A study of motivations and expectations of patients seen in phase 1 oncology clinics.
van der Graaf, W
de Bono, J
MetadataShow full item record
To better inform clinical practice, this study was aimed at capturing patients' motivations for enrolling in phase 1 trials and at quantifying their expectations of the benefits, risks, and commitment associated with clinical trials and the impact of the initial consultation on their expectations.This was a single-center, prospective, quantitative study of newly referred adult patients considering their first phase 1 oncology trial. Participants completed questionnaires before they were seen and an abbreviated follow-up version after their consultation.Questionnaires were completed by 396 (99%) and 301 (76%) before and after the clinic, respectively. Participants ranked the possibility of tumor shrinkage (84%) as the most important motivation for considering a phase 1 trial; this was followed by no alternative treatments (56%), their physician's recommendation (44%), and the fact that the research might benefit others (38%). When they were asked about the potential personal benefit, 43% predicted tumor shrinkage initially. After the consultation, this increased to 47%. Fourteen percent of patients expected a cure. When asked about risks, 71% of the participants expected moderate side effects. When asked about expectations of time commitments, a majority of patients did not anticipate weekly visits, although this was understood by 93% of patients after the consultation. Overall, patients were keen to consider trials and when asked before and after the consultation 72% and 84% were willing to enroll in studies, respectively.This study reports that more than 80% of patients enroll in early-phase clinical oncology trials motivated by the potential of a clinical benefit, with approximately half expecting tumor shrinkage and approximately a tenth anticipating a cure. The typical phase 1 response rate is 4% to 20%, and this discrepancy exemplifies the challenges faced by patients and healthcare professionals during their interactions for phase 1 studies. Cancer 2016;122:3501-3508. © 2016 American Cancer Society.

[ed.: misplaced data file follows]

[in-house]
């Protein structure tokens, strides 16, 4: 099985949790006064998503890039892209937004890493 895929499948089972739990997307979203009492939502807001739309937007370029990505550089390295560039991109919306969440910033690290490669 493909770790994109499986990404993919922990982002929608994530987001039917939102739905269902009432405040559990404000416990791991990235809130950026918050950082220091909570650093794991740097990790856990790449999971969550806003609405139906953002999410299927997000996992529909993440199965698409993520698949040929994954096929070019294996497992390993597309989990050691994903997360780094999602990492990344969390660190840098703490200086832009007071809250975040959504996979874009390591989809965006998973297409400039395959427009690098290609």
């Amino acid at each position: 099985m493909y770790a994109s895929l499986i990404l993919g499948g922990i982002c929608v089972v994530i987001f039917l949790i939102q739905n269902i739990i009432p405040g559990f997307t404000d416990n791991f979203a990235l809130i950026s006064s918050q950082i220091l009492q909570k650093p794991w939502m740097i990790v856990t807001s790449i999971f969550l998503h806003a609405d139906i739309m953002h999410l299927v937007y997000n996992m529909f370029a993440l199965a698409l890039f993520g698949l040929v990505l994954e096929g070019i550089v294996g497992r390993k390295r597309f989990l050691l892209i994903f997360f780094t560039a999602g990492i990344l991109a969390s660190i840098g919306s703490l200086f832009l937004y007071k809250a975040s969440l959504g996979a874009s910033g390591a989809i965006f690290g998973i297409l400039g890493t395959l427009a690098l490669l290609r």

Version of record
Medicine (de Bono Prostate)
Clinical and Translational Sarcoma
Clinical Pharmacology – Adaptive Therapy
Medicine Drug Development Unit (de Bono)
Prostate Cancer Targeted Therapy Group
Medicine Drug Development Unit (Kaye)
License start date
Cancer, 2016, 122 (22), pp. 3501 - 3508